Published by Chris Ramsey on
Estimated reading time: 3 minutes
However, as DB schemes close the doors to new members – and often existing ones too – that perception has changed. They now have a finite lifetime and employers would like that to be as short as possible.
Establishing which route you are aiming for is critical, as they require two very different strategies.
The future could be buying out members’ benefits with an insurance company, if that’s affordable, or continuing schemes indefinitely and paying pensions until the last pensioner dies. Establishing which route you are aiming for is critical, as they require two very different strategies.
We believe it is very important for trustees and employers to engage in planning this long-term journey in order to establish where they're trying to get to and how they will achieve it. That is a considerable cultural shift from the current focus on the funding regime.
The Pensions Regulator has already made it abundantly clear in its annual funding statement that it expects trustees and employers to consider a long-term journey plan and to develop investment and funding strategies that will compliment this approach.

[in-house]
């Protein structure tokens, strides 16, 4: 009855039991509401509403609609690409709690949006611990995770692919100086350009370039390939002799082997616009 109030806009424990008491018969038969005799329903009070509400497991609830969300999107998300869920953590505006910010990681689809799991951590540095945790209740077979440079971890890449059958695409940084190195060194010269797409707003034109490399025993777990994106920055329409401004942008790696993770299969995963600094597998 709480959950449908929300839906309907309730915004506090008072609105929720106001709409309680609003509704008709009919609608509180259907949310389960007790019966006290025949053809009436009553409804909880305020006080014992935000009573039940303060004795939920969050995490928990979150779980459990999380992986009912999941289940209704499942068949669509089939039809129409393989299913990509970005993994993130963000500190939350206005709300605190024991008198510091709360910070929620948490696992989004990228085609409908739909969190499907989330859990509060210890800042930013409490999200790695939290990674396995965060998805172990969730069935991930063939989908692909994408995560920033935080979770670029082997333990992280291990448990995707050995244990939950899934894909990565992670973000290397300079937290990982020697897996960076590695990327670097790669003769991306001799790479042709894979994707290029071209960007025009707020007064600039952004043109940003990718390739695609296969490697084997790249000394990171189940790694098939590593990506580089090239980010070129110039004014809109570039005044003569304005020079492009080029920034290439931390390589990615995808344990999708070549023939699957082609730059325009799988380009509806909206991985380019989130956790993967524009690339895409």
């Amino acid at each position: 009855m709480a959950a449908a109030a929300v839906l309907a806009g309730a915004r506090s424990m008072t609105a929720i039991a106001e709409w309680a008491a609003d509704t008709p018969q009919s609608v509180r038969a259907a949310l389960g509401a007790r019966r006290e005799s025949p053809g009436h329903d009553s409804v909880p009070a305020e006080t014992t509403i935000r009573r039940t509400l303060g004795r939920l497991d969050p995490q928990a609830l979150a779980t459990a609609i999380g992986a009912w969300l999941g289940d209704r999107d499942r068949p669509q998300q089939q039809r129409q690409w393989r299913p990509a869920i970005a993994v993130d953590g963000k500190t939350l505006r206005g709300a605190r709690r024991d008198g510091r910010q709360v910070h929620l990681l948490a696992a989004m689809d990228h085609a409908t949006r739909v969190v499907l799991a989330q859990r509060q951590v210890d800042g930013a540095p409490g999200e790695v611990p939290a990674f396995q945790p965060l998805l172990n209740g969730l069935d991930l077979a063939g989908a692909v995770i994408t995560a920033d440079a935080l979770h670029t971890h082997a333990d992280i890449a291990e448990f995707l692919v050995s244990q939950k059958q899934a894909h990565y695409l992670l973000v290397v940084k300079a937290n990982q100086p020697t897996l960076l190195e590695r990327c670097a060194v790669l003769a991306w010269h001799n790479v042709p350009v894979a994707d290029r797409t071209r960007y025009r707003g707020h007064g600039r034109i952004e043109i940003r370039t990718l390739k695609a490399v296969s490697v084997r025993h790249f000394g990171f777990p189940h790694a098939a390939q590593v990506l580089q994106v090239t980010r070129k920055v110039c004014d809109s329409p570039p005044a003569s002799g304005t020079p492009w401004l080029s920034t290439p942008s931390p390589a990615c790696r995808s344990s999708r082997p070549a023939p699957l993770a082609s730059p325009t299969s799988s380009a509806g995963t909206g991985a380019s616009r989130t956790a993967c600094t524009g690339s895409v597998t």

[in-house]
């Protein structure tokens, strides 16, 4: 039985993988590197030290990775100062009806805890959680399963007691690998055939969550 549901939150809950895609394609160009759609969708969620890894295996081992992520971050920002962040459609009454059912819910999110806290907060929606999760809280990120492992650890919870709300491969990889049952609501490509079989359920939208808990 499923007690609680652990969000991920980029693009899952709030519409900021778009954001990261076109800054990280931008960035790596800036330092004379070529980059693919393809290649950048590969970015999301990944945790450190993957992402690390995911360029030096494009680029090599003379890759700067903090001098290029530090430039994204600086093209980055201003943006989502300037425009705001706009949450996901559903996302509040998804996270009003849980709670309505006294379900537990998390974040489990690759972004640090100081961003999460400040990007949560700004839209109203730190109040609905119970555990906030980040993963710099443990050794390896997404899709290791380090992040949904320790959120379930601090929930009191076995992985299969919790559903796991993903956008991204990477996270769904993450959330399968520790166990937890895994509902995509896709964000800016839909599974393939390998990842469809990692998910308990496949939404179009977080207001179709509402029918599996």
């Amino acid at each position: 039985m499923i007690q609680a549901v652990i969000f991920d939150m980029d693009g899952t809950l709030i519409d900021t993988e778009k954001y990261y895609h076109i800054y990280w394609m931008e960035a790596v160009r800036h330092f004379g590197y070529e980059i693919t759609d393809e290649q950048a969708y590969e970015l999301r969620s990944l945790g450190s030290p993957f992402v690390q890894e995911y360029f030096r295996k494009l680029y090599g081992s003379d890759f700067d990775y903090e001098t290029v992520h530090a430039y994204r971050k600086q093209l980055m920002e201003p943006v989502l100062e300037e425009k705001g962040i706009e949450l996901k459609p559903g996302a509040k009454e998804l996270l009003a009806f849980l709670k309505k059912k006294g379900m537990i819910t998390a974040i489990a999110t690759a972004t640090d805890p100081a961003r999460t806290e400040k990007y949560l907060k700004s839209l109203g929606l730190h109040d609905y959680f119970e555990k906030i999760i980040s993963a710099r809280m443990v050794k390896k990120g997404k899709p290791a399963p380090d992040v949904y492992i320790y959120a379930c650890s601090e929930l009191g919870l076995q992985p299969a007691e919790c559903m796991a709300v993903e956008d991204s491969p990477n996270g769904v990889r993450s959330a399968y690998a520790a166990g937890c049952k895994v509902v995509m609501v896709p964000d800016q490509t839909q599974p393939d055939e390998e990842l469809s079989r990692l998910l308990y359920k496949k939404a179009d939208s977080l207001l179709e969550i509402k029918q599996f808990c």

Before long, the Government will make this approach mandatory. We are advising trustees and employers not to wait until then, but to start thinking now about how best to develop the long-term plan for your scheme today.
To develop a long-term plan of the scheme’s destination requires a number of key stages. It’s not rocket science, you’d do the same if you were going away on holiday.
You must start with knowing your point of departure, agree your destination and work out how you're going to get there.
Once that is done, you need to plan to make sure you don’t get lost on the way and have an idea of what you're going to do when you arrive.
It’s not quite as straightforward as that of course, and there is a hierarchy to be imposed. The primary focus must be developing a funding and investment strategy best placed to get you to your final destination.
Beyond that, there is a crucial role for administration, governance and legal matters to be addressed.
For instance, if your scheme is getting close to buyout, then you really should be thinking about the quality of your data and ensuring that legal documents are in order. This may not be essential now, but if dealt with early, the scheme will be perceived as a credible proposition by insurers when it goes to market.
Taking time to plan for the long term will allow the scheme to take advantage of situations that present themselves along these final stages of the journey.